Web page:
Do the preparation exercise before you listen. Then do the other exercises to check your understanding.
Presenter: Next on the programme we have an interview with someone who has been writing a book about high-achieving teenagers. Welcome, Louise Hardy.
Louise: Hi, it's lovely to be here.
Presenter: Louise, many of these teenagers who have achieved success and fame early on, have done so through using new technology, haven't they? Through blogging or using YouTube or Twitter?
Louise: Absolutely, and the greatest example of this is Justin Bieber. As I think everyone on the planet knows, he started off by posting videos on YouTube at the age of 14 and was spotted by a talent scout who worked with the R&B singer Usher. After that he very rapidly became a worldwide sensation.
Presenter: I heard that last year he was said to be more influential than Obama!
Louise: (laughs) Yes, that was because he is number one on Twitter. He has over 35 million followers. There's a new one every two seconds. A company that analyses social media called Klout said that he is the most influential person in the world because of that. But whether he's really more influential than Obama, well …
Presenter: Mmmm. All this exposure has negative consequences for young people too, doesn't it?
Louise: Yes. Although millions adore Justin, a lot of people don't. One of his videos was the most disliked ever. And he has a big problem with privacy. He's followed everywhere by the paparazzi, and that's bad for anyone, never mind a teenager.
Presenter: OK, let's turn to a very different teenager. Tavi Gevinson was even younger when she began, wasn't she?
Louise: Yes, she was only eleven years old when she started a fashion blog called Style Rookie. By the way, for British listeners, 'Rookie' is an American word used for a person who is new to something.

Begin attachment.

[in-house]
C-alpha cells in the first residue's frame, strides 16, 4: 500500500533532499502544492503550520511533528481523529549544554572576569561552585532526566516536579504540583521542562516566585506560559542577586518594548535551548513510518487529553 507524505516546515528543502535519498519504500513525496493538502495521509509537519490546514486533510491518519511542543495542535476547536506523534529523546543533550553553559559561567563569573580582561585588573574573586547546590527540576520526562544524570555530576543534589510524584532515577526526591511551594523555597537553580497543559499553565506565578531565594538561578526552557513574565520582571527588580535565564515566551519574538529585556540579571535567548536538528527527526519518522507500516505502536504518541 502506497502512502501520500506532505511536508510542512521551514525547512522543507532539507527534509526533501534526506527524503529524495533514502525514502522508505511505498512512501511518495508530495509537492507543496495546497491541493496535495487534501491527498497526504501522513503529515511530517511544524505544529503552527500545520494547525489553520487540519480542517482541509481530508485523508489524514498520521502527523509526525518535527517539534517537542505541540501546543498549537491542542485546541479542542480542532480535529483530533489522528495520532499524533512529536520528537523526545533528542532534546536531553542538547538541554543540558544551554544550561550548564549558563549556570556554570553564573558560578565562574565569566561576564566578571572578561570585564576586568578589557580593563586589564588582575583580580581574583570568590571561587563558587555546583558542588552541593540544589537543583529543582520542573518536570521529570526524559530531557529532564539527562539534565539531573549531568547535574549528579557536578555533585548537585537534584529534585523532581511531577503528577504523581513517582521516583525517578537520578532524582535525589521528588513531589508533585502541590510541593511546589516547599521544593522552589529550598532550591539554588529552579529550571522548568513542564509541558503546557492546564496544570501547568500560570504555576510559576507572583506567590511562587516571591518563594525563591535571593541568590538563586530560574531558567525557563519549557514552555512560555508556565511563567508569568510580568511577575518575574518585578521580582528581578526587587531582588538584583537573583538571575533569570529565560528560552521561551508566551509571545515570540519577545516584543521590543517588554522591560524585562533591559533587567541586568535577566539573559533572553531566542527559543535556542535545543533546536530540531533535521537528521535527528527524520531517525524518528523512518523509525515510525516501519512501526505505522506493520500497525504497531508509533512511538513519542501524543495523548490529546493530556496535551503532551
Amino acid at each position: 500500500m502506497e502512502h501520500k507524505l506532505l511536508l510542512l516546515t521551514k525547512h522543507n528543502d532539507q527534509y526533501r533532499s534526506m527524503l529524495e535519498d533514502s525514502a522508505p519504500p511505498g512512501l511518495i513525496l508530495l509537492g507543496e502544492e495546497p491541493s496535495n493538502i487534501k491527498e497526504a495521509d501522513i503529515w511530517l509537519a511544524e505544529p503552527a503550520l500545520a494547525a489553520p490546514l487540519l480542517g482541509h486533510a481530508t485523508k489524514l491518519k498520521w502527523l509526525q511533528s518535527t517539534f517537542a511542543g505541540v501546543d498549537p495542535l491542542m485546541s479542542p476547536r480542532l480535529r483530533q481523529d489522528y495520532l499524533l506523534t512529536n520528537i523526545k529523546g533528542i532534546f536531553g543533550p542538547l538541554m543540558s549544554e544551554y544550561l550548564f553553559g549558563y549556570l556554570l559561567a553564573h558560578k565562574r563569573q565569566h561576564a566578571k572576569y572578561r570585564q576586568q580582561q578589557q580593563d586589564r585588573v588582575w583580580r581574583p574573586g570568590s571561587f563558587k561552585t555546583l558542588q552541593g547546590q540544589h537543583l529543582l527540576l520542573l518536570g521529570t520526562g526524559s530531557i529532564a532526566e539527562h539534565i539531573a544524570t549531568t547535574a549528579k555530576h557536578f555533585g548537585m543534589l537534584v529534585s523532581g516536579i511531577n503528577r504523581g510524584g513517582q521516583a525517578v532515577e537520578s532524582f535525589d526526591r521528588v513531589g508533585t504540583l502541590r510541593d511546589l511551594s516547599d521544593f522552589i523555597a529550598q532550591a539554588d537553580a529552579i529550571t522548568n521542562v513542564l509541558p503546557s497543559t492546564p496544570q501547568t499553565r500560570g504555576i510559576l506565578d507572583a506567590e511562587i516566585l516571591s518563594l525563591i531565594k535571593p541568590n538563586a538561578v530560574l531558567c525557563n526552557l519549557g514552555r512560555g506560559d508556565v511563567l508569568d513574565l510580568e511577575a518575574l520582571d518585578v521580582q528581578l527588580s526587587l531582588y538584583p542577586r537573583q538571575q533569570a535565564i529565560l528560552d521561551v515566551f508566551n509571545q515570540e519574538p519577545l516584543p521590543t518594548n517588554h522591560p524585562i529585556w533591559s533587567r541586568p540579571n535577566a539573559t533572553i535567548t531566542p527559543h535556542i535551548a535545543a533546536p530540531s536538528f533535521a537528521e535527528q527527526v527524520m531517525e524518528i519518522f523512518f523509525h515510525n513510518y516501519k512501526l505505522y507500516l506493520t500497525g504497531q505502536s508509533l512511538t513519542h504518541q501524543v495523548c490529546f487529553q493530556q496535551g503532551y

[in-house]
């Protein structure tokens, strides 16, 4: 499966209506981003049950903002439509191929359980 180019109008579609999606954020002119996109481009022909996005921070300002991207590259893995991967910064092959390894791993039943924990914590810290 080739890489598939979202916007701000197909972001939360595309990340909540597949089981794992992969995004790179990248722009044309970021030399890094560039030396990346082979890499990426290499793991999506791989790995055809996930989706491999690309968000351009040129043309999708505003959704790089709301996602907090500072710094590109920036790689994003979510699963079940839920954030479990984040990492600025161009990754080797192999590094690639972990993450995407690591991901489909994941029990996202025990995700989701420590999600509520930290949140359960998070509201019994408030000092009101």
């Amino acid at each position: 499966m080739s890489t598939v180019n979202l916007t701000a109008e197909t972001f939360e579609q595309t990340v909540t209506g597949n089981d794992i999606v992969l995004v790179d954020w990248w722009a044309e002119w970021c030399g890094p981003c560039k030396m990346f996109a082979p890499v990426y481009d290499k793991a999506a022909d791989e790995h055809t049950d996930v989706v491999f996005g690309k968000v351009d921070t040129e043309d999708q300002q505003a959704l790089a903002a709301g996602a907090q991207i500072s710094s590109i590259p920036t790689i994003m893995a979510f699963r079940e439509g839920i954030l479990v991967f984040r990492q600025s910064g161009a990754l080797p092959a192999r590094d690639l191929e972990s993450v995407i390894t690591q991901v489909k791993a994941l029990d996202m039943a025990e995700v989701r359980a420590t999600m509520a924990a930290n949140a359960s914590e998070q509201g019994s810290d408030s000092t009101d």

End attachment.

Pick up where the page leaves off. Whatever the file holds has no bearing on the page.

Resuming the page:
Louise: On her blog she posted photos of herself wearing unusual combinations of clothes and wrote about them.
Presenter: Some of them were quite weird.
Louise: Well, yes, I suppose a lot of high fashion is weird. Anyway, she quickly built up a huge following, up to 300,000 readers per day, and many of them were adults. Serious fashion magazines interviewed her and sent her to fashion shows in Europe and to meet top designers, like Karl Lagerfeld.
Presenter: Some people didn't believe she was as young as she was, did they?
Louise: No, one magazine printed an article saying the writer didn't believe Tavi was only 12, and that upset her. But she bounced back and continued blogging. Then, as she grew older, Tavi became interested in other things besides fashion. In 2011, when she was 15, she started Rookie Magazine, an online magazine for teenagers. In less than a week it had one million readers.
Presenter: I've seen it. It's very impressive, isn't it? All teenage girls listening, check out Rookie Magazine.
Louise: Yes, I think it's fantastic and Lady Gaga called Tavi 'the future of journalism'! She employs about 50 writers and photographers – both adults and teenagers – on Rookie, but she is the editor with overall control.
Presenter: And all this time she's continued to lead a normal life, hasn't she?
Louise: Oh yes, she lives a very normal life in a small town and goes to school and so on. She's not even twenty yet. But I think writing and editing are very different from being a performing artist. There’s a lot less pressure from fans and the press. Although some actors, like Emma Watson, seem to manage a private life and getting a normal education.
Presenter: Yes, Emma Watson is now in her twenties, of course, but …
Do you think Justin Bieber and Tavi Gevinson deserve their success, or are they just lucky?